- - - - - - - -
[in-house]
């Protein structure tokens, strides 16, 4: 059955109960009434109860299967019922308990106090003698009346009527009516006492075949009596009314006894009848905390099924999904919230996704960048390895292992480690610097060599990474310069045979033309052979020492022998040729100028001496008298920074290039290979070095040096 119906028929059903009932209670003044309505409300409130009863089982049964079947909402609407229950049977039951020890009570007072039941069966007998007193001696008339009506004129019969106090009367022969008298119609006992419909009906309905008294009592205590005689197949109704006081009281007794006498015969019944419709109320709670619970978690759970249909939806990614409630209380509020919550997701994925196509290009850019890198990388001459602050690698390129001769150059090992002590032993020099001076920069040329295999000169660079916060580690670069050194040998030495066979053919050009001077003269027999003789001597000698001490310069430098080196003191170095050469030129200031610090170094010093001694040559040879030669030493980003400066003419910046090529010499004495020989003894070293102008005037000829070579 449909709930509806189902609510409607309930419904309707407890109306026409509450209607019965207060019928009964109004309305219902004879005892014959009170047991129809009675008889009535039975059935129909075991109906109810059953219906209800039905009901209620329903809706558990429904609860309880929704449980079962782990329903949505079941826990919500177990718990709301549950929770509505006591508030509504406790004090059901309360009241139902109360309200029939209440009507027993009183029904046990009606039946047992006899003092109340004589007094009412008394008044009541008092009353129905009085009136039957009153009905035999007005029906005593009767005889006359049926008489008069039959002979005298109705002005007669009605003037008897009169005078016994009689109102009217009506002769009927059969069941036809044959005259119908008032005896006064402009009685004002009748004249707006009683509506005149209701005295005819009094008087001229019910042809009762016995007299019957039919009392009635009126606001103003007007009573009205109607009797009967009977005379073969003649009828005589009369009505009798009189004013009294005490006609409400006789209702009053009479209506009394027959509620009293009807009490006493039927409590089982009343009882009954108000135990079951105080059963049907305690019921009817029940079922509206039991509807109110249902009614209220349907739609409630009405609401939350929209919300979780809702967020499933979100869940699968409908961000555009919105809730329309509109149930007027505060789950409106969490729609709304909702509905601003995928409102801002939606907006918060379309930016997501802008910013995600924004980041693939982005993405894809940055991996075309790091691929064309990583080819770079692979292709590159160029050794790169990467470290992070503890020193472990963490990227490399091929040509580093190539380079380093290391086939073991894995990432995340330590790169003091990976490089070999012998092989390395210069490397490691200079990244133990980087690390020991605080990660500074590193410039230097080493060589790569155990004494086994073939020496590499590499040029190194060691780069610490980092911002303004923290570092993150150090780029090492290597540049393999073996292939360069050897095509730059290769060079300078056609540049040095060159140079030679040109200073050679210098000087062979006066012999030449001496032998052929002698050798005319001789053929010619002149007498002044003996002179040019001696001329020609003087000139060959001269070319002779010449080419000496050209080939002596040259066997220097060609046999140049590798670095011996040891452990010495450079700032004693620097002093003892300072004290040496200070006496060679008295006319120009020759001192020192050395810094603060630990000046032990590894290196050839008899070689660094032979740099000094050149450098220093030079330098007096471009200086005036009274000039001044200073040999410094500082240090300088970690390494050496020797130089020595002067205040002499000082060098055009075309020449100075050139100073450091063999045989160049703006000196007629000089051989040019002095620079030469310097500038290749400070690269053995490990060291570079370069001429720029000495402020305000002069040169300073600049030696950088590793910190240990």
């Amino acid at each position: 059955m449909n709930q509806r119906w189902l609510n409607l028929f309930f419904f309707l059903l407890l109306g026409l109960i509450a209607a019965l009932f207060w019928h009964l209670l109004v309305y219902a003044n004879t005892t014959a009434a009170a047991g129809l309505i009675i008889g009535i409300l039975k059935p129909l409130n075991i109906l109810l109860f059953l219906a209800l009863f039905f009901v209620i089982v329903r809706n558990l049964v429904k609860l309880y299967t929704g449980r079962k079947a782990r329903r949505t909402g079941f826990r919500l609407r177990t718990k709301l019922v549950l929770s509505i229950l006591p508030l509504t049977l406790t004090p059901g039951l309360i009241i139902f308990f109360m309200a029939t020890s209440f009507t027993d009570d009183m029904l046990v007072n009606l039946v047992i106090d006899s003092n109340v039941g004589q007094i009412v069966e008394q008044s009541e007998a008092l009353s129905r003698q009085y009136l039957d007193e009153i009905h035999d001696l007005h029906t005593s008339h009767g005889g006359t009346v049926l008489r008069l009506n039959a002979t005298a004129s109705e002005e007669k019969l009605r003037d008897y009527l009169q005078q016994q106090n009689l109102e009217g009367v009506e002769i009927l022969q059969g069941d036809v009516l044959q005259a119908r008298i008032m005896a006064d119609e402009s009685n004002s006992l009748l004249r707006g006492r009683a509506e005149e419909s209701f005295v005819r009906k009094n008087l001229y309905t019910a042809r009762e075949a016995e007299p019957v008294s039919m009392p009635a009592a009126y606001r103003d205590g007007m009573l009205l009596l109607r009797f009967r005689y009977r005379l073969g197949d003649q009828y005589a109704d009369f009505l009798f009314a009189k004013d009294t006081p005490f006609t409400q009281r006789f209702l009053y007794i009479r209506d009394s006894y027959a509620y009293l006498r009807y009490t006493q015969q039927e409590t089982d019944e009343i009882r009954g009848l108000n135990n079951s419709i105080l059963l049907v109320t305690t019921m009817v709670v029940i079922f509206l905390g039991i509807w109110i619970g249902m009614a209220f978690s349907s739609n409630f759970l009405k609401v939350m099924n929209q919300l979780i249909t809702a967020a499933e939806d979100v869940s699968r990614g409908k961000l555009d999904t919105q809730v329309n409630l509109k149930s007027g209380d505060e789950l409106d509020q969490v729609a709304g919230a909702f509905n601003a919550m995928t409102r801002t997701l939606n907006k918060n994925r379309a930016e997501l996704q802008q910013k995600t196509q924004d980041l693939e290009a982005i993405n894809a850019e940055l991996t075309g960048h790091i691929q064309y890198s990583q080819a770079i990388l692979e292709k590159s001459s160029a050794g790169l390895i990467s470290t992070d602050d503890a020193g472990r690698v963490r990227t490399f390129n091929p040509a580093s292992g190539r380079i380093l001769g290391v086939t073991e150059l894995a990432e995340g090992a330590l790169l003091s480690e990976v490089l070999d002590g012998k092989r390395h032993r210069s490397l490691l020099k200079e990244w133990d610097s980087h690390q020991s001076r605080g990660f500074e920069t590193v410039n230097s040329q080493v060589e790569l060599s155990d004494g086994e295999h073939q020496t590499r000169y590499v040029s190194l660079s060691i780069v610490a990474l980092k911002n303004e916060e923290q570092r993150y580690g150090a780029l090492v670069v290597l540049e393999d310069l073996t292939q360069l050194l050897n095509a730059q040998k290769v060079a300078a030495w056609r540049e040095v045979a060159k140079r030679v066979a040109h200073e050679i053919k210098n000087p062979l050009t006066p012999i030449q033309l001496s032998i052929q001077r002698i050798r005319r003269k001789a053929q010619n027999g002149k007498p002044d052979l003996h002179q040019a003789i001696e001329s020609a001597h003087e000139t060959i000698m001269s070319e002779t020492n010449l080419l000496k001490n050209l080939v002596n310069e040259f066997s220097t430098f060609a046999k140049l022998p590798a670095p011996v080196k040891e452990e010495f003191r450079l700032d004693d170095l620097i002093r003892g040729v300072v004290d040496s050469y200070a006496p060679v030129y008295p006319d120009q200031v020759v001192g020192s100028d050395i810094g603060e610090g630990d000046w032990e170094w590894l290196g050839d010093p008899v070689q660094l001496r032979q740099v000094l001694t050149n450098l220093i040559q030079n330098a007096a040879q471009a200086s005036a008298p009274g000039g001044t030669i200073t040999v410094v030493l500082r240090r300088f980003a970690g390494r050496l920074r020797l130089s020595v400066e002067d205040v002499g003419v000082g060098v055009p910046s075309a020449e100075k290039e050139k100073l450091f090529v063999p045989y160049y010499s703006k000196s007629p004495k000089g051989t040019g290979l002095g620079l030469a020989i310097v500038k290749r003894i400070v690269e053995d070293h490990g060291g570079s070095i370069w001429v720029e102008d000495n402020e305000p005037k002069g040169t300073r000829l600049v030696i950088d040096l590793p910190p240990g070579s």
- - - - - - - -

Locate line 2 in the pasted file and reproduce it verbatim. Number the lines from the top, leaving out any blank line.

């Protein structure tokens, strides 16, 4: 059955109960009434109860299967019922308990106090003698009346009527009516006492075949009596009314006894009848905390099924999904919230996704960048390895292992480690610097060599990474310069045979033309052979020492022998040729100028001496008298920074290039290979070095040096 119906028929059903009932209670003044309505409300409130009863089982049964079947909402609407229950049977039951020890009570007072039941069966007998007193001696008339009506004129019969106090009367022969008298119609006992419909009906309905008294009592205590005689197949109704006081009281007794006498015969019944419709109320709670619970978690759970249909939806990614409630209380509020919550997701994925196509290009850019890198990388001459602050690698390129001769150059090992002590032993020099001076920069040329295999000169660079916060580690670069050194040998030495066979053919050009001077003269027999003789001597000698001490310069430098080196003191170095050469030129200031610090170094010093001694040559040879030669030493980003400066003419910046090529010499004495020989003894070293102008005037000829070579 449909709930509806189902609510409607309930419904309707407890109306026409509450209607019965207060019928009964109004309305219902004879005892014959009170047991129809009675008889009535039975059935129909075991109906109810059953219906209800039905009901209620329903809706558990429904609860309880929704449980079962782990329903949505079941826990919500177990718990709301549950929770509505006591508030509504406790004090059901309360009241139902109360309200029939209440009507027993009183029904046990009606039946047992006899003092109340004589007094009412008394008044009541008092009353129905009085009136039957009153009905035999007005029906005593009767005889006359049926008489008069039959002979005298109705002005007669009605003037008897009169005078016994009689109102009217009506002769009927059969069941036809044959005259119908008032005896006064402009009685004002009748004249707006009683509506005149209701005295005819009094008087001229019910042809009762016995007299019957039919009392009635009126606001103003007007009573009205109607009797009967009977005379073969003649009828005589009369009505009798009189004013009294005490006609409400006789209702009053009479209506009394027959509620009293009807009490006493039927409590089982009343009882009954108000135990079951105080059963049907305690019921009817029940079922509206039991509807109110249902009614209220349907739609409630009405609401939350929209919300979780809702967020499933979100869940699968409908961000555009919105809730329309509109149930007027505060789950409106969490729609709304909702509905601003995928409102801002939606907006918060379309930016997501802008910013995600924004980041693939982005993405894809940055991996075309790091691929064309990583080819770079692979292709590159160029050794790169990467470290992070503890020193472990963490990227490399091929040509580093190539380079380093290391086939073991894995990432995340330590790169003091990976490089070999012998092989390395210069490397490691200079990244133990980087690390020991605080990660500074590193410039230097080493060589790569155990004494086994073939020496590499590499040029190194060691780069610490980092911002303004923290570092993150150090780029090492290597540049393999073996292939360069050897095509730059290769060079300078056609540049040095060159140079030679040109200073050679210098000087062979006066012999030449001496032998052929002698050798005319001789053929010619002149007498002044003996002179040019001696001329020609003087000139060959001269070319002779010449080419000496050209080939002596040259066997220097060609046999140049590798670095011996040891452990010495450079700032004693620097002093003892300072004290040496200070006496060679008295006319120009020759001192020192050395810094603060630990000046032990590894290196050839008899070689660094032979740099000094050149450098220093030079330098007096471009200086005036009274000039001044200073040999410094500082240090300088970690390494050496020797130089020595002067205040002499000082060098055009075309020449100075050139100073450091063999045989160049703006000196007629000089051989040019002095620079030469310097500038290749400070690269053995490990060291570079370069001429720029000495402020305000002069040169300073600049030696950088590793910190240990």